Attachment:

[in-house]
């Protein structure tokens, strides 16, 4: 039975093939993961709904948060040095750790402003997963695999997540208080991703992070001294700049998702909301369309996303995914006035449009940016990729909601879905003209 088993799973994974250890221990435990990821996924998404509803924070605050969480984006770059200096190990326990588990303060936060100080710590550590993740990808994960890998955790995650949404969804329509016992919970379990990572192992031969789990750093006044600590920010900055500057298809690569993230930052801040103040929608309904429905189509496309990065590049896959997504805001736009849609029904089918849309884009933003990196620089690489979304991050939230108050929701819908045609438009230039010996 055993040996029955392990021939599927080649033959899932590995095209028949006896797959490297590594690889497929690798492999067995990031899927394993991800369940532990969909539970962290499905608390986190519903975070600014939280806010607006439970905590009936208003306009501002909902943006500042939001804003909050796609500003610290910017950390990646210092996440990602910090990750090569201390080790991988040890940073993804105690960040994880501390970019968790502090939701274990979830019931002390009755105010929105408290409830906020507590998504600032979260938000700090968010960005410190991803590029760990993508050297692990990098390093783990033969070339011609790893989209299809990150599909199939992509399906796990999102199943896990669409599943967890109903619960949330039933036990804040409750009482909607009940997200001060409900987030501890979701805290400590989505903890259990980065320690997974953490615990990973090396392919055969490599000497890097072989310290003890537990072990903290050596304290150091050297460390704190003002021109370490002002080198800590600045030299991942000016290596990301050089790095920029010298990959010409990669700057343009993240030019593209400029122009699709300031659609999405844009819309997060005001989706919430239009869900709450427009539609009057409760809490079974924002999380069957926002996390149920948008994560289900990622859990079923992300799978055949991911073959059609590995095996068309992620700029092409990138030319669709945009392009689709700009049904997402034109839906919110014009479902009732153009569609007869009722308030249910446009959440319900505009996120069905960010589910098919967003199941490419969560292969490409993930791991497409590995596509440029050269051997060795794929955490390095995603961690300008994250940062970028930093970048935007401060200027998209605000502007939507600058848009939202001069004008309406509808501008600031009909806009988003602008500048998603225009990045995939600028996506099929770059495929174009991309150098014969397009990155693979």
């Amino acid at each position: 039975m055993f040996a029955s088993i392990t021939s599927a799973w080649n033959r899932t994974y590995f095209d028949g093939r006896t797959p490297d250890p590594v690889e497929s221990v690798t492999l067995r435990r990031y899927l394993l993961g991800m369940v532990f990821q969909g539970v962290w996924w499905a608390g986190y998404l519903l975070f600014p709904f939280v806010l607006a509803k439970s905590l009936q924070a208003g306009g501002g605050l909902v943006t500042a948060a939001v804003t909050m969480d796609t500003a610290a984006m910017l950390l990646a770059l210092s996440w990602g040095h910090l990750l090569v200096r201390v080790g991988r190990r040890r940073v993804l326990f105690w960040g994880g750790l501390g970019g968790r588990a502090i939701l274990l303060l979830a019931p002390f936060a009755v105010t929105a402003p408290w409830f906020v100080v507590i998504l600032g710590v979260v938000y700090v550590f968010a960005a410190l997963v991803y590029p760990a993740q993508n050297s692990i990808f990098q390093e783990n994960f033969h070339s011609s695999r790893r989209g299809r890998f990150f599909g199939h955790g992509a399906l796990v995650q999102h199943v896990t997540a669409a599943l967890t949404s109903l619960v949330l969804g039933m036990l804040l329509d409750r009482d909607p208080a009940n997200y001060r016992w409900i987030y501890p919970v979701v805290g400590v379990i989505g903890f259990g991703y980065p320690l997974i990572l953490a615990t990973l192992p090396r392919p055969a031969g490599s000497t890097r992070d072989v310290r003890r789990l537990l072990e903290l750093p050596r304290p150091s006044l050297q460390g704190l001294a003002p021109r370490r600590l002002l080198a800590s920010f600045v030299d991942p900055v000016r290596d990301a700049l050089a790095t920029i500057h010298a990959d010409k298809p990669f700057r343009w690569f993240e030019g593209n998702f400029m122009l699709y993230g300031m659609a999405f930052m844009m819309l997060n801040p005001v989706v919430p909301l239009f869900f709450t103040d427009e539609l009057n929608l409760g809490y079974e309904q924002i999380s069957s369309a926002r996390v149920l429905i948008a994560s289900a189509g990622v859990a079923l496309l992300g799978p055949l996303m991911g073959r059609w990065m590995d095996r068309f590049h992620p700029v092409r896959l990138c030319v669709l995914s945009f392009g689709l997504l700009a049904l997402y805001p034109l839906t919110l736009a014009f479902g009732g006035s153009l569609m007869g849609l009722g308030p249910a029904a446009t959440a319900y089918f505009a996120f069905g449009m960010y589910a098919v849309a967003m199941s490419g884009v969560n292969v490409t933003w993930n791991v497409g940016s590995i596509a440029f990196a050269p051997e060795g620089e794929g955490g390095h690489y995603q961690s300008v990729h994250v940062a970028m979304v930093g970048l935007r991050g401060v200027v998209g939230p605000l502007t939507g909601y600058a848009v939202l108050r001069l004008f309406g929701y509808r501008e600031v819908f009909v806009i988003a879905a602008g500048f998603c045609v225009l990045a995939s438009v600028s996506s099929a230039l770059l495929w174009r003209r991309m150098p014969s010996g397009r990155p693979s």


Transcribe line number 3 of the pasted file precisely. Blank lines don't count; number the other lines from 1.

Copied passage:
């Amino acid at each position: 039975m055993f040996a029955s088993i392990t021939s599927a799973w080649n033959r899932t994974y590995f095209d028949g093939r006896t797959p490297d250890p590594v690889e497929s221990v690798t492999l067995r435990r990031y899927l394993l993961g991800m369940v532990f990821q969909g539970v962290w996924w499905a608390g986190y998404l519903l975070f600014p709904f939280v806010l607006a509803k439970s905590l009936q924070a208003g306009g501002g605050l909902v943006t500042a948060a939001v804003t909050m969480d796609t500003a610290a984006m910017l950390l990646a770059l210092s996440w990602g040095h910090l990750l090569v200096r201390v080790g991988r190990r040890r940073v993804l326990f105690w960040g994880g750790l501390g970019g968790r588990a502090i939701l274990l303060l979830a019931p002390f936060a009755v105010t929105a402003p408290w409830f906020v100080v507590i998504l600032g710590v979260v938000y700090v550590f968010a960005a410190l997963v991803y590029p760990a993740q993508n050297s692990i990808f990098q390093e783990n994960f033969h070339s011609s695999r790893r989209g299809r890998f990150f599909g199939h955790g992509a399906l796990v995650q999102h199943v896990t997540a669409a599943l967890t949404s109903l619960v949330l969804g039933m036990l804040l329509d409750r009482d909607p208080a009940n997200y001060r016992w409900i987030y501890p919970v979701v805290g400590v379990i989505g903890f259990g991703y980065p320690l997974i990572l953490a615990t990973l192992p090396r392919p055969a031969g490599s000497t890097r992070d072989v310290r003890r789990l537990l072990e903290l750093p050596r304290p150091s006044l050297q460390g704190l001294a003002p021109r370490r600590l002002l080198a800590s920010f600045v030299d991942p900055v000016r290596d990301a700049l050089a790095t920029i500057h010298a990959d010409k298809p990669f700057r343009w690569f993240e030019g593209n998702f400029m122009l699709y993230g300031m659609a999405f930052m844009m819309l997060n801040p005001v989706v919430p909301l239009f869900f709450t103040d427009e539609l009057n929608l409760g809490y079974e309904q924002i999380s069957s369309a926002r996390v149920l429905i948008a994560s289900a189509g990622v859990a079923l496309l992300g799978p055949l996303m991911g073959r059609w990065m590995d095996r068309f590049h992620p700029v092409r896959l990138c030319v669709l995914s945009f392009g689709l997504l700009a049904l997402y805001p034109l839906t919110l736009a014009f479902g009732g006035s153009l569609m007869g849609l009722g308030p249910a029904a446009t959440a319900y089918f505009a996120f069905g449009m960010y589910a098919v849309a967003m199941s490419g884009v969560n292969v490409t933003w993930n791991v497409g940016s590995i596509a440029f990196a050269p051997e060795g620089e794929g955490g390095h690489y995603q961690s300008v990729h994250v940062a970028m979304v930093g970048l935007r991050g401060v200027v998209g939230p605000l502007t939507g909601y600058a848009v939202l108050r001069l004008f309406g929701y509808r501008e600031v819908f009909v806009i988003a879905a602008g500048f998603c045609v225009l990045a995939s438009v600028s996506s099929a230039l770059l495929w174009r003209r991309m150098p014969s010996g397009r990155p693979s």